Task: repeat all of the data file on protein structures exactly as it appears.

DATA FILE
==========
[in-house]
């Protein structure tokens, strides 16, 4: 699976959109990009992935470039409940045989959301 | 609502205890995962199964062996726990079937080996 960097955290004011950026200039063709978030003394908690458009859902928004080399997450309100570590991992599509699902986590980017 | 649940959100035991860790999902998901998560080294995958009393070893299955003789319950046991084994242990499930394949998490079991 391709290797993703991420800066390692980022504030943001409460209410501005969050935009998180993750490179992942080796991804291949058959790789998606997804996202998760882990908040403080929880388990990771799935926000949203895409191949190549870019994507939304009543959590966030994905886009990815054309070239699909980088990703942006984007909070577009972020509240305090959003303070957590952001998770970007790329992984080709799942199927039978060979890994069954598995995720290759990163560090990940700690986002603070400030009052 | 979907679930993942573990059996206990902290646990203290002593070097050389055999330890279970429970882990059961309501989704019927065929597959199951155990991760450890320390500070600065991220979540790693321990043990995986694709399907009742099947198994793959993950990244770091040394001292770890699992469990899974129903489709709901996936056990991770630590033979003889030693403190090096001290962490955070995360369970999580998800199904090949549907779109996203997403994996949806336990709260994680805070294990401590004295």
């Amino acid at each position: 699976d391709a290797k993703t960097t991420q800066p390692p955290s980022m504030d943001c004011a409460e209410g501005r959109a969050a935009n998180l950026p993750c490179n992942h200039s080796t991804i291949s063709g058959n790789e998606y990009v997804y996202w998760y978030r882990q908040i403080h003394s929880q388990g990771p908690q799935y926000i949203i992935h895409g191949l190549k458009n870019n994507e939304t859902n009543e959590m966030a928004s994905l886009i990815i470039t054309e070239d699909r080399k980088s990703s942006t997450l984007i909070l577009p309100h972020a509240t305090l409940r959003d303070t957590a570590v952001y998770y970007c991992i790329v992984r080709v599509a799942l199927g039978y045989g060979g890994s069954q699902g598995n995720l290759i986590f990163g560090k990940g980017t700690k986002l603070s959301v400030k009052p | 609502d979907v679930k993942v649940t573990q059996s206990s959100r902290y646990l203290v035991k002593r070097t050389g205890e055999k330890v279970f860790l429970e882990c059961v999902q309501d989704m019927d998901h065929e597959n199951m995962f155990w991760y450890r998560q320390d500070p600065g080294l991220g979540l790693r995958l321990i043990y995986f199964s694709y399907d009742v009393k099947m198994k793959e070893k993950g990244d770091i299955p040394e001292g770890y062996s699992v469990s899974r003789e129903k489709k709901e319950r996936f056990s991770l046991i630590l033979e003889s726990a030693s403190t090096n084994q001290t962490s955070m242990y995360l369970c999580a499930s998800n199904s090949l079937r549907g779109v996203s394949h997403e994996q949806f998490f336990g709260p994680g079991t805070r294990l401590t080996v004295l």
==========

[in-house]
């Protein structure tokens, strides 16, 4: 699976959109990009992935470039409940045989959301 | 609502205890995962199964062996726990079937080996 960097955290004011950026200039063709978030003394908690458009859902928004080399997450309100570590991992599509699902986590980017 | 649940959100035991860790999902998901998560080294995958009393070893299955003789319950046991084994242990499930394949998490079991 391709290797993703991420800066390692980022504030943001409460209410501005969050935009998180993750490179992942080796991804291949058959790789998606997804996202998760882990908040403080929880388990990771799935926000949203895409191949190549870019994507939304009543959590966030994905886009990815054309070239699909980088990703942006984007909070577009972020509240305090959003303070957590952001998770970007790329992984080709799942199927039978060979890994069954598995995720290759990163560090990940700690986002603070400030009052 | 979907679930993942573990059996206990902290646990203290002593070097050389055999330890279970429970882990059961309501989704019927065929597959199951155990991760450890320390500070600065991220979540790693321990043990995986694709399907009742099947198994793959993950990244770091040394001292770890699992469990899974129903489709709901996936056990991770630590033979003889030693403190090096001290962490955070995360369970999580998800199904090949549907779109996203997403994996949806336990709260994680805070294990401590004295």
């Amino acid at each position: 699976d391709a290797k993703t960097t991420q800066p390692p955290s980022m504030d943001c004011a409460e209410g501005r959109a969050a935009n998180l950026p993750c490179n992942h200039s080796t991804i291949s063709g058959n790789e998606y990009v997804y996202w998760y978030r882990q908040i403080h003394s929880q388990g990771p908690q799935y926000i949203i992935h895409g191949l190549k458009n870019n994507e939304t859902n009543e959590m966030a928004s994905l886009i990815i470039t054309e070239d699909r080399k980088s990703s942006t997450l984007i909070l577009p309100h972020a509240t305090l409940r959003d303070t957590a570590v952001y998770y970007c991992i790329v992984r080709v599509a799942l199927g039978y045989g060979g890994s069954q699902g598995n995720l290759i986590f990163g560090k990940g980017t700690k986002l603070s959301v400030k009052p | 609502d979907v679930k993942v649940t573990q059996s206990s959100r902290y646990l203290v035991k002593r070097t050389g205890e055999k330890v279970f860790l429970e882990c059961v999902q309501d989704m019927d998901h065929e597959n199951m995962f155990w991760y450890r998560q320390d500070p600065g080294l991220g979540l790693r995958l321990i043990y995986f199964s694709y399907d009742v009393k099947m198994k793959e070893k993950g990244d770091i299955p040394e001292g770890y062996s699992v469990s899974r003789e129903k489709k709901e319950r996936f056990s991770l046991i630590l033979e003889s726990a030693s403190t090096n084994q001290t962490s955070m242990y995360l369970c999580a499930s998800n199904s090949l079937r549907g779109v996203s394949h997403e994996q949806f998490f336990g709260p994680g079991t805070r294990l401590t080996v004295l």